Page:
Netherlands: The Bicycle

Though Amsterdam is often associated with its sexual promiscuity and liberal policies regarding recreational drug use, adventurer Nick Martens discovers that the city’s most stimulating feature is its bicycle culture.

My abiding memory of my ten-day stay in Amsterdam during the summer of 2005 has nothing to do with sex or drugs. It’s not a restaurant or a museum, and it’s not even seeing both Beck and Broken Social Scene in concert. No, what I remember, and savor, most about that trip is languorously exploring the city by bicycle–gliding up and down canal-side streets, popping into interesting little shops, and becoming effortlessly lost without a hint of panic. It dawned on me, after I had confirmed my place in an Amsterdam-bound study abroad program, that I had primarily chosen this city because it’s good for bikes, and I’m not exactly what you might call a cyclist.

(A note to those who doubt my sincerity vis-a-vis drugs: I assure you that marijuana is not any less common at an American liberal arts college than it is in Amsterdam. A student does not need to travel across a fucking ocean to get it.)

Obviously there was more to my reasoning than wanting to ride a bike around. It seemed to me that a society structured around the concept of cheap, human-powered individual transportation had figured something out. It was as if Amsterdam had a resonant frequency, tuned to the sound of pedaling, that hummed throughout its every citizen’s way of life. After riding around the city every day for a couple of weeks, I think I’ve come closer to pinpointing what makes this sound so enlivening.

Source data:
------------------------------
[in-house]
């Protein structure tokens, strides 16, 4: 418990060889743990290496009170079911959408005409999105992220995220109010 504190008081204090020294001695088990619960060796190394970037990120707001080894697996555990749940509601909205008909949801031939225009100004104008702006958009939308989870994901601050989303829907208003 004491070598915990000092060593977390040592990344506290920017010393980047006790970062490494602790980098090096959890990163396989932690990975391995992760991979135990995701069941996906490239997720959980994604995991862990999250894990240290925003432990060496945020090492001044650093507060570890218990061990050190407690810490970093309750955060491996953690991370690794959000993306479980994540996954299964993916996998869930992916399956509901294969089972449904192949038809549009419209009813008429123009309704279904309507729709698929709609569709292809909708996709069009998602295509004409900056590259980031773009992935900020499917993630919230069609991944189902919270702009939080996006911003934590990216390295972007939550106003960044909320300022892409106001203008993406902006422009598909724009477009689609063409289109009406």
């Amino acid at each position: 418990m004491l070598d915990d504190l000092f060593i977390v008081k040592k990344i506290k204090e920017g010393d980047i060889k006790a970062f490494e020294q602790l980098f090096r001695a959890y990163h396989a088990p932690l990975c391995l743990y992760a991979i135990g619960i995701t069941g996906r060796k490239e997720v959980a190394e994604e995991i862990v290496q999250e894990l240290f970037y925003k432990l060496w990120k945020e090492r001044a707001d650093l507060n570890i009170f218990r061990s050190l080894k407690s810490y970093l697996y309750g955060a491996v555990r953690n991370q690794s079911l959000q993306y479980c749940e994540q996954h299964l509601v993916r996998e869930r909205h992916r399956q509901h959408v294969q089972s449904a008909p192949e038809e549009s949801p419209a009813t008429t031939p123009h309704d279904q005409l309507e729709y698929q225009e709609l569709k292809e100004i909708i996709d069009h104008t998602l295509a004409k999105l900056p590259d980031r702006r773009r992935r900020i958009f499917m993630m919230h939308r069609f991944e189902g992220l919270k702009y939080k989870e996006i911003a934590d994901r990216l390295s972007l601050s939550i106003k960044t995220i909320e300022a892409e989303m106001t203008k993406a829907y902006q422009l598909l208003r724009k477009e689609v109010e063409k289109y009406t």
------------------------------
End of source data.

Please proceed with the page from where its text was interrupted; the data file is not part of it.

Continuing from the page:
I purchased my bicycle, as Consumer Reports generally advises, on the basis of a meaningless coincidence. I walked into a shop called Used Products, one of Amsterdam’s wonderfully literal businesses aimed at English-speaking tourists, and told the nearest employee that I was looking to spend less than 100 euros on a bicycle. Without moving or thinking, he shrugged towards the nearest bike.

“This one’s nice,” he said. I studied its rusty, charmingly retro finish while he elaborated his pitch. The rear tire was new, but it was equipped with an inadequate disc brake system. But I wasn’t listening. I’d just noticed the bike’s name: the Gazelle. Serendipity! That’s the same as my beloved Adidas sneakers! And, to put it over the top, the bike kind of matches the shoes.